What Is the Difference Between Intestate Succession, Wills, and Trust?

Most of us know that estate planning, the process that distributes your assets after death, is important. Often, however, we don’t know where to start. It can be difficult to differentiate between intestate succession, a will, and a trust. Some aspects of each are very different, while others are more nuanced.

In this article, we will help explain the unique qualities of each. To help illustrate the example, we will assume that you left behind two children and no spouse. Using this scenario as a basis, let’s look at how each process works.

Intestate Succession

When someone dies and leaves behind no instructions, their assets fall into intestate succession. In this process, the state completely controls what happens.

Intestate succession publicizes all the deceased’s finances. Your assets go into probate, the process that handles the decedent’s estate. There is no privacy, and your accounts are open to the word. Whatever you owned, owed, and received becomes a matter of public record. Without an estate plan, publicity is guaranteed.

Once the death is announced, creditors come for the bill. They want their money for your car loan, mortgage, and credit cards. Along with creditors come the predators. Once your passing is made public, any unscrupulous actor can claim that you were their debtor, seeking payment for a loan that never existed. Because you left no plan behind, it can be easy to convince your family that they owe money to these bad-faith actors. Without a hard, written record, it can be difficult to verify your accounts.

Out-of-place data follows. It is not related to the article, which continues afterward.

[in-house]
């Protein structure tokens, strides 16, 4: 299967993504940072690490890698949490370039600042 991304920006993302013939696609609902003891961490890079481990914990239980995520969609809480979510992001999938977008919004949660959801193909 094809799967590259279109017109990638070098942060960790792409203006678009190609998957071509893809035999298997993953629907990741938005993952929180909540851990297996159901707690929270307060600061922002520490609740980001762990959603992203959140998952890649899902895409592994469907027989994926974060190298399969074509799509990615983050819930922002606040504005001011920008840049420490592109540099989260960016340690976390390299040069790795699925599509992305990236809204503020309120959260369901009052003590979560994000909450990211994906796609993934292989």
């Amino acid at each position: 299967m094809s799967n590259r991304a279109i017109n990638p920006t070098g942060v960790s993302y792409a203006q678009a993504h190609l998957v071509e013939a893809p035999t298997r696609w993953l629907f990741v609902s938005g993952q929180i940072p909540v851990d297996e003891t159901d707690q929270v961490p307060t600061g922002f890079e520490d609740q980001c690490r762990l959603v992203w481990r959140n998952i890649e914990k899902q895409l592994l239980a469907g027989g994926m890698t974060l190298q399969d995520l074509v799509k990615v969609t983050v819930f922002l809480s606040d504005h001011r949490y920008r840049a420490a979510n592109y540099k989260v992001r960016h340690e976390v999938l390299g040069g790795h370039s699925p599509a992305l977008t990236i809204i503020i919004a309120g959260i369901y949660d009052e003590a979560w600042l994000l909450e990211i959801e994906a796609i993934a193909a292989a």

After creditors are paid, the state decides where the rest of your money goes.In the scenario we present, each of your surviving children receives ½ of your leftover assets. There is no predicting what happens to your physical property when the state makes these decisions. It can sell off your property and divide the money between the kids; it could arbitrarily grant property to one child while leaving the other out. Any combination of these two situations could occur.

Moreover, the ages of your children will factor into how assets are divided. If either is over 18, they will receive their share right away. However, if either is a minor, the court manages their assets until they reach adulthood. It will appoint a manager to do this. This person may be a complete stranger, and they could potentially pay themselves handsomely from your child’s account. They can make significant changes to the estate before the child is 18, handing over something very different from what originally existed.

Without a will, child custody will be decided by the courts. In the best-case scenario, there is a close relative such as an uncle or grandparent who will be given this responsibility. However, the court could hand your children over to an unknown professional guardian.

The bottom line is this: In intestate succession, someone else makes decisions about your debt, assets, and children.


A will is a document you leave behind, detailing your wishes for your estate.

When you leave only a will, your estate still goes into probate. Your creditors still come for their bills, and your descendants may have to deal with predators. Your death, after all, becomes a matter of public record. However, a will can help control some of these issues. With careful estate planning, you can outline your finances, making it easier to keep track of who you owe. This will help expose criminals trying to steal money from your kids.

When you leave a will behind, your assets are managed by an executor. This person’s job is to make sure the will’s wishes are carried out. You can name this executor in your will. Otherwise, they will be appointed by the court. They pay off your leftover debt and transfer property as instructed.